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Theory of safe replacements for sequential circuits

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4 Author(s)
Singhal, V. ; Tempus Fugit Inc., Albany, CA, USA ; Pixley, C. ; Aziz, A. ; Brayton, R.K.

We address the problem of developing suitable criteria for design replacement in the context of sequential logic synthesis. There have been previous efforts to characterize replacements for such designs. However, all previous attempts either make implicit or explicit assumptions about the design or the environment of the design. For example, it is widespread practice to assume the existence of a hardware reset line and, consequently, a fixed power-up state; in the absence of the same, a common premise is that the design's environment will apply an initializing sequence. We present the notion of safe replaceability, which does away with these assumptions, and prove a number of properties that hold of it. Most importantly, we show that the notion is sound, i.e., if design D1 is a safe replacement for design D0 , then no environment can determine if D1 is used in place of D0 and that the notion is complete, i.e., if D1 is not a safe replacement for D0 then there exists an environment that can detect if D1 is used in place of D0 . Completeness is important for logic synthesis and verification because it specifies the maximum allowable flexibility for replacement. When the design's output is not used for a certain number of cycles after power up, then safe replaceability can be relaxed to obtain what we refer to as delay safe replaceability; we analyze properties of this notion too. Since our work, many papers have used this notion effectively for sequential optimization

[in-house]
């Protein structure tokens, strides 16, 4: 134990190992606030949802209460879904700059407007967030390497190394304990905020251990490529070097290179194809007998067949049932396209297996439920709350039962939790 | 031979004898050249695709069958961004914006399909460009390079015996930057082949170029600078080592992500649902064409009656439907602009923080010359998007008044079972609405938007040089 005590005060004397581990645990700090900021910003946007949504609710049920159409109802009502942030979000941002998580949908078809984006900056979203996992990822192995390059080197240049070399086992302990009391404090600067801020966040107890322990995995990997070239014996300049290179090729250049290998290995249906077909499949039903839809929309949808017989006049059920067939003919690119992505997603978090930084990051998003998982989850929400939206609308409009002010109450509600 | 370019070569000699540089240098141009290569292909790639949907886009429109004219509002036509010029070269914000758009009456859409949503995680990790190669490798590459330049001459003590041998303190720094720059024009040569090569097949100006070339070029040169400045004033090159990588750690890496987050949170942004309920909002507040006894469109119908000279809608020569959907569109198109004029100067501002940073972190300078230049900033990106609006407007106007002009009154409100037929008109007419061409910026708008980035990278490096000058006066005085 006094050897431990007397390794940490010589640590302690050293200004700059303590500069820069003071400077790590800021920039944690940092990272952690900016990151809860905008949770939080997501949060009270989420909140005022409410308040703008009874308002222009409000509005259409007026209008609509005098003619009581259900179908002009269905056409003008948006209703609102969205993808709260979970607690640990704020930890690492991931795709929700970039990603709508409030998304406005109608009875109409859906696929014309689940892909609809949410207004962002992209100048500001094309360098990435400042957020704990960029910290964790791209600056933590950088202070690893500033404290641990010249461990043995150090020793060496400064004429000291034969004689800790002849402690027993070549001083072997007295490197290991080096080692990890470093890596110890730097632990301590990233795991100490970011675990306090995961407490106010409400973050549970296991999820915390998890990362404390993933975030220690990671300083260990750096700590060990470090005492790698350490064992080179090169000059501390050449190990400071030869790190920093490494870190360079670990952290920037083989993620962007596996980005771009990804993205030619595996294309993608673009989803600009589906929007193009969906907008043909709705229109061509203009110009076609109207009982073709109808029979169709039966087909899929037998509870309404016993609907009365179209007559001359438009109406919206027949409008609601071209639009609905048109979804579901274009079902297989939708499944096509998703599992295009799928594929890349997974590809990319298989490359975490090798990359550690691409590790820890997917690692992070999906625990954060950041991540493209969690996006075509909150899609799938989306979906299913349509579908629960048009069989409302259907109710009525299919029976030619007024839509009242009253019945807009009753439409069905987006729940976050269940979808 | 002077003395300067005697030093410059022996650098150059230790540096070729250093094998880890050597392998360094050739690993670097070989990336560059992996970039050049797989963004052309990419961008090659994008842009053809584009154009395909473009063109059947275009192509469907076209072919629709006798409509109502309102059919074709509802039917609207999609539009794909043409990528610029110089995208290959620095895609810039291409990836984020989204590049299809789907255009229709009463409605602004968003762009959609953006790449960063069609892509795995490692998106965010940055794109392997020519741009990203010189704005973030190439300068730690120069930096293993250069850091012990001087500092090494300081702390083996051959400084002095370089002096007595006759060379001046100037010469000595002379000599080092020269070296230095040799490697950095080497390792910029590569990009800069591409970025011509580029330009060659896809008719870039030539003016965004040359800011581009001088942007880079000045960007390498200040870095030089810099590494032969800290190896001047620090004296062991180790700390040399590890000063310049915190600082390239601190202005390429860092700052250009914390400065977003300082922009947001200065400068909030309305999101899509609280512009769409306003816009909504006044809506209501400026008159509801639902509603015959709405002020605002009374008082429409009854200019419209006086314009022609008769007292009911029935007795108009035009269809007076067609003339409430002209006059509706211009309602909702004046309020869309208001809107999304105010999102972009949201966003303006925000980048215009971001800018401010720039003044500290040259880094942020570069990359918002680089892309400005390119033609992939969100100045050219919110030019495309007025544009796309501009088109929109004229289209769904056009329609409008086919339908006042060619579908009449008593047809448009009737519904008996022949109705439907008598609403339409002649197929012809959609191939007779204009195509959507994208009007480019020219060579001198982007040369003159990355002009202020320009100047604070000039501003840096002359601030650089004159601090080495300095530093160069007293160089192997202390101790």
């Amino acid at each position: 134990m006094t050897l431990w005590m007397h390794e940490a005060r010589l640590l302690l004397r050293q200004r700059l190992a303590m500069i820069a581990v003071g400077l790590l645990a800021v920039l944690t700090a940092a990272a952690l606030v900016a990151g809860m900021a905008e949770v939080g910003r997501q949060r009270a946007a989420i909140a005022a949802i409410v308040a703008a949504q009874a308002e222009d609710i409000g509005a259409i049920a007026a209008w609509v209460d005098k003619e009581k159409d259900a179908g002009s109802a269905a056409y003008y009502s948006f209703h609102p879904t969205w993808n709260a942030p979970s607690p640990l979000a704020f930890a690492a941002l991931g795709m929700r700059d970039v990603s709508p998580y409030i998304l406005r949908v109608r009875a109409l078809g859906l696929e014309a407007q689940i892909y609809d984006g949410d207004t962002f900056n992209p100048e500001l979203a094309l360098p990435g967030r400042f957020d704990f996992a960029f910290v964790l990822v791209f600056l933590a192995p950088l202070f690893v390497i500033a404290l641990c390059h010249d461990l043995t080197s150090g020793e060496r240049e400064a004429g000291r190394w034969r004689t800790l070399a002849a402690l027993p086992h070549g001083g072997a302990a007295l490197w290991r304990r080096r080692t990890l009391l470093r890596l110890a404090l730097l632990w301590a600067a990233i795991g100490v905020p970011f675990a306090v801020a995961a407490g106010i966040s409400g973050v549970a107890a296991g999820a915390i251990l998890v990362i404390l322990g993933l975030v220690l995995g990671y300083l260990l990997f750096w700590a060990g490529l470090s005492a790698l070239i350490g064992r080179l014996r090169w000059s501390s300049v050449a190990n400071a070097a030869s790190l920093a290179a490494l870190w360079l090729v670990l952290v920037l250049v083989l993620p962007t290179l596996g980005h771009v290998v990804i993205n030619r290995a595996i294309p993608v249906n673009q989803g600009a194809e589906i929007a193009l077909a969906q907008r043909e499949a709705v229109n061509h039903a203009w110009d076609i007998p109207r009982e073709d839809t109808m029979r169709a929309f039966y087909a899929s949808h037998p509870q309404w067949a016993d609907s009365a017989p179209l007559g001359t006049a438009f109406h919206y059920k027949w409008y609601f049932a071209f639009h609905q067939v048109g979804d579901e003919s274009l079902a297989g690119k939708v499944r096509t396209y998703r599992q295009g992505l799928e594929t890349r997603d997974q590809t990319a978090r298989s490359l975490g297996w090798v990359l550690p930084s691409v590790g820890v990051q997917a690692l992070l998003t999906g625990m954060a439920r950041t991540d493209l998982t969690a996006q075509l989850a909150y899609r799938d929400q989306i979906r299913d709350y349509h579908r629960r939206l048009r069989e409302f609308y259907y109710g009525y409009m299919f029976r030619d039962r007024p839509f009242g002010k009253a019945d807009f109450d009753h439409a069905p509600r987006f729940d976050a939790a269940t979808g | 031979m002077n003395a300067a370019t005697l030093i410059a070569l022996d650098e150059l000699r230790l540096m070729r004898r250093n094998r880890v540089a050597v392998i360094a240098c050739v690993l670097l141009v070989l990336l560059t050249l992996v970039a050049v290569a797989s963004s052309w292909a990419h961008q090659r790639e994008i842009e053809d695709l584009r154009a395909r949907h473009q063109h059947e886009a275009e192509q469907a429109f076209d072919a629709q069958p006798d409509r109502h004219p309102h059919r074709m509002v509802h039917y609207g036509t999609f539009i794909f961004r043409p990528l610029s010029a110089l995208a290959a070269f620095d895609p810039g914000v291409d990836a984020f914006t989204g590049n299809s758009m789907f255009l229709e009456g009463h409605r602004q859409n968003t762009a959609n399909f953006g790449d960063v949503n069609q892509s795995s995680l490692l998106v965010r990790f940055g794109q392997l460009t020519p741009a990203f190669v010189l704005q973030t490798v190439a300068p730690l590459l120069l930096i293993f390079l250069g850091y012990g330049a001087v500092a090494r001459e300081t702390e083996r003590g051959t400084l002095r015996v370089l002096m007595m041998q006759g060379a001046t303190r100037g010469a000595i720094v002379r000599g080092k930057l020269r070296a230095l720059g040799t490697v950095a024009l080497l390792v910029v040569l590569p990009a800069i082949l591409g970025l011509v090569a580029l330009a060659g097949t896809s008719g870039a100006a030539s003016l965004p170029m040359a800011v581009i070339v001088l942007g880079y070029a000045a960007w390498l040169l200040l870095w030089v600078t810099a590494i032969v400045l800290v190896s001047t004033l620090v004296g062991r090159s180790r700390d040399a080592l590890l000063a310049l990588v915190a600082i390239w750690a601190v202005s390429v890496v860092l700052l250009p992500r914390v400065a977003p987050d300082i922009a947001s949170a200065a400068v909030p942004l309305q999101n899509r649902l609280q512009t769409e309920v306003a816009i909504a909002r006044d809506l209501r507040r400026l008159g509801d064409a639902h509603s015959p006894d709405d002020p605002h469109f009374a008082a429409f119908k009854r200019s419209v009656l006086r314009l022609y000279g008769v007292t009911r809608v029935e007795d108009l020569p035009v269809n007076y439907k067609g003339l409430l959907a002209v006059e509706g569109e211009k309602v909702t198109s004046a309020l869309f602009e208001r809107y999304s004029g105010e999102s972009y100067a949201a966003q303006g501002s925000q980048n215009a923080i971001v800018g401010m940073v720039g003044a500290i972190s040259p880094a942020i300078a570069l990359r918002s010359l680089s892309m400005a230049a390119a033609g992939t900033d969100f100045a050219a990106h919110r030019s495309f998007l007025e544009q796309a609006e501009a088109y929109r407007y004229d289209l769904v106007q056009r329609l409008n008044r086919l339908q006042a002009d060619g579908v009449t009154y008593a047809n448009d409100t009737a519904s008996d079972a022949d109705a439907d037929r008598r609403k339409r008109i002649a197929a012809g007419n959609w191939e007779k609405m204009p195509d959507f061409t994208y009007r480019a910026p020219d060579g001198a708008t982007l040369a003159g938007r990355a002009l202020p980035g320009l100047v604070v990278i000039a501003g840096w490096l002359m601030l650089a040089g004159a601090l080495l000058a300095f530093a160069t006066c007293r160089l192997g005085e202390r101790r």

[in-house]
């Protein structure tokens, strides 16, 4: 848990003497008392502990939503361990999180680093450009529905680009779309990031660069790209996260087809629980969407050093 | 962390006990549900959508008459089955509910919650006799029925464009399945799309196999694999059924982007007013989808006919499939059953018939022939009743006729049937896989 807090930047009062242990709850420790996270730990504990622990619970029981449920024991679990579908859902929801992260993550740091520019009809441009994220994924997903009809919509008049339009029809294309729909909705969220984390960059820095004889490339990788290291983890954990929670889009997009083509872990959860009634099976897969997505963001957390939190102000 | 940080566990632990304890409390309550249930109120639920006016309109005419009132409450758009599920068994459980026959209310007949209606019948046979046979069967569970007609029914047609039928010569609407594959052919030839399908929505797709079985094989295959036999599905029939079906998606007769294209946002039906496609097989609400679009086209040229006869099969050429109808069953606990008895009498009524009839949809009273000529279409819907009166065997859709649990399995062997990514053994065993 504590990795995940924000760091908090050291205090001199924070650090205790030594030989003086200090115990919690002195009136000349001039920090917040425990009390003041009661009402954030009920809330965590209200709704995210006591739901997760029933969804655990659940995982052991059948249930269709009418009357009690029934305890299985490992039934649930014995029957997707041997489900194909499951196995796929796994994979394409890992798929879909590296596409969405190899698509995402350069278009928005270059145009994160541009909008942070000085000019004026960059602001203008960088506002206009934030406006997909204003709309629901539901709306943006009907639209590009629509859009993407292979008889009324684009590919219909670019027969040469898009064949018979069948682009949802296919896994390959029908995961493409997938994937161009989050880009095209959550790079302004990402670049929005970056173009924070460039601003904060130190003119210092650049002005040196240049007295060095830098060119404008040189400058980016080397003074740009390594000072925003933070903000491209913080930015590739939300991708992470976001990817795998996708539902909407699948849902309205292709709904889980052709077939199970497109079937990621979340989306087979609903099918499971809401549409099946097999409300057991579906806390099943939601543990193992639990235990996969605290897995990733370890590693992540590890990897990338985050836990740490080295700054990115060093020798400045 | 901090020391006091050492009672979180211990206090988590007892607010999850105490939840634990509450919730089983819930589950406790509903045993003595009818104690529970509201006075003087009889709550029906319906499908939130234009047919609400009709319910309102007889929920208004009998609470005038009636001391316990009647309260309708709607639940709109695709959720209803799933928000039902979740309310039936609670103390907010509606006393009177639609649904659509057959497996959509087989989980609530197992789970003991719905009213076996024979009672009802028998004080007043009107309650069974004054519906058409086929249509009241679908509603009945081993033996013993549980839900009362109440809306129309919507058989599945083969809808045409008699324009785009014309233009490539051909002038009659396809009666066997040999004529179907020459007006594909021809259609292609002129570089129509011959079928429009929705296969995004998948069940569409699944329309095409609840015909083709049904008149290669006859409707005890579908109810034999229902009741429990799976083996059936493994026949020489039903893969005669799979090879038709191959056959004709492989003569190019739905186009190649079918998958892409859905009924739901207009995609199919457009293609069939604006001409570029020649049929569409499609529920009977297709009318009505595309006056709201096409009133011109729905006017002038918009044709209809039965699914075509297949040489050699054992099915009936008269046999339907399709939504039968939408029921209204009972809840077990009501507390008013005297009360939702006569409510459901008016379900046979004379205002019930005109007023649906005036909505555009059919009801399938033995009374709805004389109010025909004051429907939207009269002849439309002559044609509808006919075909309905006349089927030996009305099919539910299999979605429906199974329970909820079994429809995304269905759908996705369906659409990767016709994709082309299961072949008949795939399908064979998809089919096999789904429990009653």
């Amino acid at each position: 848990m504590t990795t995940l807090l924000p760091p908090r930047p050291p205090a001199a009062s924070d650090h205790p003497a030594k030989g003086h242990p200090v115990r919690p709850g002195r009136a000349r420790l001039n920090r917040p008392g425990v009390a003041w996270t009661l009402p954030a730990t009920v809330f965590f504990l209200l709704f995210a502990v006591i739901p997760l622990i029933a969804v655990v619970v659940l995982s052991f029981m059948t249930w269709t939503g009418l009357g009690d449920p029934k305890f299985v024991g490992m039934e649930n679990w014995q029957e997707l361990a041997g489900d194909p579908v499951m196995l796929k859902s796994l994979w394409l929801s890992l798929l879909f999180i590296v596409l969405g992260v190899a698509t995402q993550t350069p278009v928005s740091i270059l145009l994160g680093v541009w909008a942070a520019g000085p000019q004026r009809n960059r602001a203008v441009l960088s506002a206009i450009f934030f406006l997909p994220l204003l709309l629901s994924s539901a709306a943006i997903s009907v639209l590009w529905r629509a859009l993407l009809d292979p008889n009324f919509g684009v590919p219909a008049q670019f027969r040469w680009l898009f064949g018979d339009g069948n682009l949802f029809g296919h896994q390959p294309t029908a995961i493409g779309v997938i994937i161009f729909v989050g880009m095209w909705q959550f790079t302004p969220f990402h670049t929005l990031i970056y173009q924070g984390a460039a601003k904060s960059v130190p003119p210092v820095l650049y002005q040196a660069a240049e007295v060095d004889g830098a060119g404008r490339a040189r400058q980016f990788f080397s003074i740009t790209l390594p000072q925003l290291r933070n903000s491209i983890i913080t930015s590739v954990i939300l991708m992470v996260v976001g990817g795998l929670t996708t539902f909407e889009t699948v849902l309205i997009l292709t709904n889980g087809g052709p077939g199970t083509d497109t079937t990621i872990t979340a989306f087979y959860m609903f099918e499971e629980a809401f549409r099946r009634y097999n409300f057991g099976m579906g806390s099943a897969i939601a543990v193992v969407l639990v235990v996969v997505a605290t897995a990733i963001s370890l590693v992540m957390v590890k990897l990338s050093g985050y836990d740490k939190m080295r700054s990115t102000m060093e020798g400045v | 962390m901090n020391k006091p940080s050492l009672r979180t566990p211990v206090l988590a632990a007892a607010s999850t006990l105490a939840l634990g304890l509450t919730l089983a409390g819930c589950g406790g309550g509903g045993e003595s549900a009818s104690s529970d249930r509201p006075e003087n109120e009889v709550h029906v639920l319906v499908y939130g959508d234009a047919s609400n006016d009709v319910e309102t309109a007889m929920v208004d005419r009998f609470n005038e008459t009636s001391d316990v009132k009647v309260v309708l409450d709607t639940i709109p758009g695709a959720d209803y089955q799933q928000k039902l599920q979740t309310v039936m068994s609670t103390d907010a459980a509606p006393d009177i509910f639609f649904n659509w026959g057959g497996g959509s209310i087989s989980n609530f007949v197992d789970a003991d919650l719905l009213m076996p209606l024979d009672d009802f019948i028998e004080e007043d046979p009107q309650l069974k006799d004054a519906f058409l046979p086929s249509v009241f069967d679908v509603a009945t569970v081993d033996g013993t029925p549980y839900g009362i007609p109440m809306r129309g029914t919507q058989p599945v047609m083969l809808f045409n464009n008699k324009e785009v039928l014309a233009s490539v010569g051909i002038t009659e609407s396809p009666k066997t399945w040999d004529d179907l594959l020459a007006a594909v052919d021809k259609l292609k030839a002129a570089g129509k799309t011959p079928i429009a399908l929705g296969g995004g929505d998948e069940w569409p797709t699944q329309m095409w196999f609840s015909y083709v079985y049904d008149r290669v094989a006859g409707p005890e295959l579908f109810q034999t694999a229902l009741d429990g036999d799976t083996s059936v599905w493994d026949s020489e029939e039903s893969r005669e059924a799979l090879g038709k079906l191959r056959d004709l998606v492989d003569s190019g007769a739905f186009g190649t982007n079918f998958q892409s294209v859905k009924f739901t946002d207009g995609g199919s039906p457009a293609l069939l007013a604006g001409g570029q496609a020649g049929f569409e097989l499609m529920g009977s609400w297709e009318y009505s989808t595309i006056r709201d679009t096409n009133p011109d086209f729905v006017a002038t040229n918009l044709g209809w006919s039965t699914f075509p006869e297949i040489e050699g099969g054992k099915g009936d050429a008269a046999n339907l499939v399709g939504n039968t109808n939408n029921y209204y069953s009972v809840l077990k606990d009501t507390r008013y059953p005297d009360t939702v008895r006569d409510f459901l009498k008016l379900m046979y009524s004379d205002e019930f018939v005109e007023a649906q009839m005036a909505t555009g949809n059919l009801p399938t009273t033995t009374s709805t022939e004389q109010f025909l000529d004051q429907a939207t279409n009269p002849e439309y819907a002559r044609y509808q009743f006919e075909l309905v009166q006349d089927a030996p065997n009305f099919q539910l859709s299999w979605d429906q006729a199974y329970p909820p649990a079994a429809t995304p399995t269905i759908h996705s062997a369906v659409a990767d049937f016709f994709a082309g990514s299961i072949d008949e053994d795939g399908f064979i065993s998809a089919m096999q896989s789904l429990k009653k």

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Computer-Aided Design of Integrated Circuits and Systems, IEEE Transactions on  (Volume:20 ,  Issue: 2 )